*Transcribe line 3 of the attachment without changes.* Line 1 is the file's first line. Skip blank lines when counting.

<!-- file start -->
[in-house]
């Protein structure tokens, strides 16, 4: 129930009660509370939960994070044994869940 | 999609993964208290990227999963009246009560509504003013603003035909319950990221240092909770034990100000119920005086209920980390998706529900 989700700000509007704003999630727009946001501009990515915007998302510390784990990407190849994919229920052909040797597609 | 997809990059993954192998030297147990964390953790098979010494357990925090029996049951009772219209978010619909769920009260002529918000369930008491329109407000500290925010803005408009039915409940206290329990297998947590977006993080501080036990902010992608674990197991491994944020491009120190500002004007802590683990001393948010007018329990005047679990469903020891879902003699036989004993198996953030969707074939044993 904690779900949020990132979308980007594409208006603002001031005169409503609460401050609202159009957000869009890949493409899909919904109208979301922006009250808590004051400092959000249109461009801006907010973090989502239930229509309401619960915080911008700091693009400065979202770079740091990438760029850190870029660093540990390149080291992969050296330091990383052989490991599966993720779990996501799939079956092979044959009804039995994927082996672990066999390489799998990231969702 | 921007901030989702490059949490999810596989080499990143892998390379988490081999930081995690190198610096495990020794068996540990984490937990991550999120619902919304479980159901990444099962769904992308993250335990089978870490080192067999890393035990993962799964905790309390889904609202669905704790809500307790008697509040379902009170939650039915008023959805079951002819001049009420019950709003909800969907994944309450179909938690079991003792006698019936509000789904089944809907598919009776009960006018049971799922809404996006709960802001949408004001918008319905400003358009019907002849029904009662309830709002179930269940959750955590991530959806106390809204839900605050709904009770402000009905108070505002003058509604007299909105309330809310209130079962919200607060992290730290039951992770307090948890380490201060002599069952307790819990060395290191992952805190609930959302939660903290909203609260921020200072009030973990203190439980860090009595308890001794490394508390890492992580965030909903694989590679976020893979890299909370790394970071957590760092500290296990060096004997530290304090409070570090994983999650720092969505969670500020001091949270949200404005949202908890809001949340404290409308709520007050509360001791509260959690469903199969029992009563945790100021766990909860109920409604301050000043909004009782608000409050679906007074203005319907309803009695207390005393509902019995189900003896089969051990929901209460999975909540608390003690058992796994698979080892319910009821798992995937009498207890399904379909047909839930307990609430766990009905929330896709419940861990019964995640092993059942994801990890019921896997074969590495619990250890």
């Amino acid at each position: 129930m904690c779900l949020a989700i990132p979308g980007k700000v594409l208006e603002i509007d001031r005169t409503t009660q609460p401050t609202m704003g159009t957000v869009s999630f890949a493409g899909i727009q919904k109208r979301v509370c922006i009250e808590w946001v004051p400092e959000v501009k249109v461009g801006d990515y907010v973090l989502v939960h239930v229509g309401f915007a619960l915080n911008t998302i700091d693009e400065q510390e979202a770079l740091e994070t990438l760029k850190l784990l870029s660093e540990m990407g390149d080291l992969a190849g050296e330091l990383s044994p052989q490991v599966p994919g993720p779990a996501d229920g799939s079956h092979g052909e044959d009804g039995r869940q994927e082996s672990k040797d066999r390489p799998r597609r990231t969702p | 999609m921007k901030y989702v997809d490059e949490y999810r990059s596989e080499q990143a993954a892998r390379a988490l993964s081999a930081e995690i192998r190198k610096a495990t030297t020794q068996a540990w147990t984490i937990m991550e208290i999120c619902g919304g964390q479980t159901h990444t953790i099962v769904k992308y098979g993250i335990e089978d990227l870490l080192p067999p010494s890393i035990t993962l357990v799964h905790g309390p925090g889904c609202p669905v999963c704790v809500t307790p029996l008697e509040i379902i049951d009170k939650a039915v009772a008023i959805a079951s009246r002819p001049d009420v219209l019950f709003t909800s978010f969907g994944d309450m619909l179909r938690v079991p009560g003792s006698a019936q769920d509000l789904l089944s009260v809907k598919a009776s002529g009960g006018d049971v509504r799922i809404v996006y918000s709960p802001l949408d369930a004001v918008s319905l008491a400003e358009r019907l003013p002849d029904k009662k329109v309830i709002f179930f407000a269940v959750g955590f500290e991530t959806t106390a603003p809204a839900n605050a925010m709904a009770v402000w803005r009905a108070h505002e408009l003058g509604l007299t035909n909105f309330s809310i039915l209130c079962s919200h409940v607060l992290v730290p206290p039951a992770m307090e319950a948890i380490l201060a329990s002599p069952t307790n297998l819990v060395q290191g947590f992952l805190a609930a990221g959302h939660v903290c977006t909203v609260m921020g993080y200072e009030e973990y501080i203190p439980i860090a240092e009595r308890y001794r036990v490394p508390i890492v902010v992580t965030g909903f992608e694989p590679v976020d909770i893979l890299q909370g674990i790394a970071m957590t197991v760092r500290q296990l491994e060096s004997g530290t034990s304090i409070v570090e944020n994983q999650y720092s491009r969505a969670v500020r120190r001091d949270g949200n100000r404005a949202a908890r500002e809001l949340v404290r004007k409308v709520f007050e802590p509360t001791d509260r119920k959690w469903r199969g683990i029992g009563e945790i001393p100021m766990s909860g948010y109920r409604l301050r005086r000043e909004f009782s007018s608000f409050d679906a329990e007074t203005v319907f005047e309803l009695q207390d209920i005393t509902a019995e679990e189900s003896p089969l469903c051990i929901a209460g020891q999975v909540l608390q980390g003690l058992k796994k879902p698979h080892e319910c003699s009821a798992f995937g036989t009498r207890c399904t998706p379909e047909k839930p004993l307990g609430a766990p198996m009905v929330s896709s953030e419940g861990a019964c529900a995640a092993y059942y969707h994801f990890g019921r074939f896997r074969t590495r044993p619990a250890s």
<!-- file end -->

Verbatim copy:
């Amino acid at each position: 129930m904690c779900l949020a989700i990132p979308g980007k700000v594409l208006e603002i509007d001031r005169t409503t009660q609460p401050t609202m704003g159009t957000v869009s999630f890949a493409g899909i727009q919904k109208r979301v509370c922006i009250e808590w946001v004051p400092e959000v501009k249109v461009g801006d990515y907010v973090l989502v939960h239930v229509g309401f915007a619960l915080n911008t998302i700091d693009e400065q510390e979202a770079l740091e994070t990438l760029k850190l784990l870029s660093e540990m990407g390149d080291l992969a190849g050296e330091l990383s044994p052989q490991v599966p994919g993720p779990a996501d229920g799939s079956h092979g052909e044959d009804g039995r869940q994927e082996s672990k040797d066999r390489p799998r597609r990231t969702p | 999609m921007k901030y989702v997809d490059e949490y999810r990059s596989e080499q990143a993954a892998r390379a988490l993964s081999a930081e995690i192998r190198k610096a495990t030297t020794q068996a540990w147990t984490i937990m991550e208290i999120c619902g919304g964390q479980t159901h990444t953790i099962v769904k992308y098979g993250i335990e089978d990227l870490l080192p067999p010494s890393i035990t993962l357990v799964h905790g309390p925090g889904c609202p669905v999963c704790v809500t307790p029996l008697e509040i379902i049951d009170k939650a039915v009772a008023i959805a079951s009246r002819p001049d009420v219209l019950f709003t909800s978010f969907g994944d309450m619909l179909r938690v079991p009560g003792s006698a019936q769920d509000l789904l089944s009260v809907k598919a009776s002529g009960g006018d049971v509504r799922i809404v996006y918000s709960p802001l949408d369930a004001v918008s319905l008491a400003e358009r019907l003013p002849d029904k009662k329109v309830i709002f179930f407000a269940v959750g955590f500290e991530t959806t106390a603003p809204a839900n605050a925010m709904a009770v402000w803005r009905a108070h505002e408009l003058g509604l007299t035909n909105f309330s809310i039915l209130c079962s919200h409940v607060l992290v730290p206290p039951a992770m307090e319950a948890i380490l201060a329990s002599p069952t307790n297998l819990v060395q290191g947590f992952l805190a609930a990221g959302h939660v903290c977006t909203v609260m921020g993080y200072e009030e973990y501080i203190p439980i860090a240092e009595r308890y001794r036990v490394p508390i890492v902010v992580t965030g909903f992608e694989p590679v976020d909770i893979l890299q909370g674990i790394a970071m957590t197991v760092r500290q296990l491994e060096s004997g530290t034990s304090i409070v570090e944020n994983q999650y720092s491009r969505a969670v500020r120190r001091d949270g949200n100000r404005a949202a908890r500002e809001l949340v404290r004007k409308v709520f007050e802590p509360t001791d509260r119920k959690w469903r199969g683990i029992g009563e945790i001393p100021m766990s909860g948010y109920r409604l301050r005086r000043e909004f009782s007018s608000f409050d679906a329990e007074t203005v319907f005047e309803l009695q207390d209920i005393t509902a019995e679990e189900s003896p089969l469903c051990i929901a209460g020891q999975v909540l608390q980390g003690l058992k796994k879902p698979h080892e319910c003699s009821a798992f995937g036989t009498r207890c399904t998706p379909e047909k839930p004993l307990g609430a766990p198996m009905v929330s896709s953030e419940g861990a019964c529900a995640a092993y059942y969707h994801f990890g019921r074939f896997r074969t590495r044993p619990a250890s």